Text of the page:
It won’t actually help her procure a get. It might help her reputation, though, even if she died hundreds of years ago.
Seems that an unfortunate soul by the name of Eliezer disappeared, shortly after leaving town. His wife never heard from him again. He had announced his destination and the route he was taken. Soon after, a non-Jew came forth who testified that he had travelled on that road with a Jew who died on the way. He could not, however, make positive identification.
The sho’el in Shut Mahari Veil #79 offered several arguments to assume that the deceased was Eliezer. One of them is made for today. He argued that we need not fear that a different Jew accompanied the non-Jews other than Eliezer. Impossible, he said. No Jew would possibly take a trip between Yom Kippur and Sukkos that would involve his missing davening with a minyan! (Mahari Veil rejects the argument – but only because it is possible that someone else set off on a trip with full intention of making it to a minyan, and was then prevented by circumstances from reaching a shul.)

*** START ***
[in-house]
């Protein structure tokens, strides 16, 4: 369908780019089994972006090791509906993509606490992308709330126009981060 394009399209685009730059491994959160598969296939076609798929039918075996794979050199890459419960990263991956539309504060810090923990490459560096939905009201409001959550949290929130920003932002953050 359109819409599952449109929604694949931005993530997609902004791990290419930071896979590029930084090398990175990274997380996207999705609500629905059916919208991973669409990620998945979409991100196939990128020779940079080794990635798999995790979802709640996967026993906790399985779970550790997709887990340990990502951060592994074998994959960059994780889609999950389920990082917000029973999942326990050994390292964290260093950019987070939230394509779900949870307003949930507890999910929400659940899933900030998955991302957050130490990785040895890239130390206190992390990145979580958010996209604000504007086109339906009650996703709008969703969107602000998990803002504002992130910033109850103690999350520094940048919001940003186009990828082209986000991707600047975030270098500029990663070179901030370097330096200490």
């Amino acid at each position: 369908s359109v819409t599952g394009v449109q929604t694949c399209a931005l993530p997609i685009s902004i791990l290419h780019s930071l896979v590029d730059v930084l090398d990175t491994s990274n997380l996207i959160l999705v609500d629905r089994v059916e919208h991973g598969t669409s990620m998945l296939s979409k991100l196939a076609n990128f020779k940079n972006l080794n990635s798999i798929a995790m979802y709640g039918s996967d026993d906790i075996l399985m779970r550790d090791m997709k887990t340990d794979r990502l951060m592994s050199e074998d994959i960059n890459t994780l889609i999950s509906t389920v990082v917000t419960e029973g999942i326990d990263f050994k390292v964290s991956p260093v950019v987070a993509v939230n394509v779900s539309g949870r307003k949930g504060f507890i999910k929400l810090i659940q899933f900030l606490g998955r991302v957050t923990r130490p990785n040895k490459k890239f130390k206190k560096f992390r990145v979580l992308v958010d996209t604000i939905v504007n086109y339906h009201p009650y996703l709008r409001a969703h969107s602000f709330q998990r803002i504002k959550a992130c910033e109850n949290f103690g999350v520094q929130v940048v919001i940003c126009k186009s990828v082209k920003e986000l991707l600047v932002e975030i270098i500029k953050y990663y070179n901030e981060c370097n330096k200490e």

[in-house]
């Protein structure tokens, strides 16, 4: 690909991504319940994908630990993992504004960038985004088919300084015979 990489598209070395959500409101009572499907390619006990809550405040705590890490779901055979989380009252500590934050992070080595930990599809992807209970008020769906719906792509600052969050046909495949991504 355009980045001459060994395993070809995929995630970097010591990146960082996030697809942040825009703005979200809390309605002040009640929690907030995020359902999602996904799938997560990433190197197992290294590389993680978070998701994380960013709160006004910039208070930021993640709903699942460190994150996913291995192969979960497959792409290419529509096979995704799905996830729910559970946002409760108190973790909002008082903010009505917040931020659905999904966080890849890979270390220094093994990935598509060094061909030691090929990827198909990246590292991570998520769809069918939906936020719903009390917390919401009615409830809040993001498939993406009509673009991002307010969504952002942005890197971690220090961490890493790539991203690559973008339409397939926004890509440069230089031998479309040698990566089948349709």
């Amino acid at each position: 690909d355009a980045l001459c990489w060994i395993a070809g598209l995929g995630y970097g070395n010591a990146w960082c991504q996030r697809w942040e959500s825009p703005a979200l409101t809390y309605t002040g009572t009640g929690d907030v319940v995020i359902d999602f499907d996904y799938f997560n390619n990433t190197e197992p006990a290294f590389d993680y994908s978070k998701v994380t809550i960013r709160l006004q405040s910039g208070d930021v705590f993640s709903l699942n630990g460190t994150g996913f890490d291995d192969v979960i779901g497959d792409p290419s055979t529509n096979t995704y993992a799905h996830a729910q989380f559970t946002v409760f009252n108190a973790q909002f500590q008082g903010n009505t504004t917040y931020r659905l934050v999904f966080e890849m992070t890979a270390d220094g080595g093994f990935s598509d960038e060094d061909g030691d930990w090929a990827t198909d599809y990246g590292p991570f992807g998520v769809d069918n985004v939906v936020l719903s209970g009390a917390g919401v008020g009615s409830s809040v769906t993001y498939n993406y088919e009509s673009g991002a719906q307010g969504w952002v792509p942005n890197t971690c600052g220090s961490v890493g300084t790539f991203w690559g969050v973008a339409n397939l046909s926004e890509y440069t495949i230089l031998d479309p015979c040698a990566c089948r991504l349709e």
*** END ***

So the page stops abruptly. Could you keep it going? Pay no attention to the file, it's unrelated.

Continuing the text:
Maintaining the post-Yom Kippur high and afterglow would seem to bolster the final (lenient) psak for Eliezer’s wife. It’s the least we can do for her.
If you glibly write off the assessment to a time and madregah we have not seen for hundreds of years, consider this. The Soloveitchik Machzor reports that R. Yoshe Ber Soloveichik zt”l sometimes came home after Yom Kippur in such an ecstatic state, humming nigunim of Neilah, that he could not eat for some time thereafter.
[Kudos to R Aryeh Leib Heller (sometimes known as the Ketzos) for pointing out the Mahari Veil (שב שמעתתא ז:יט) ]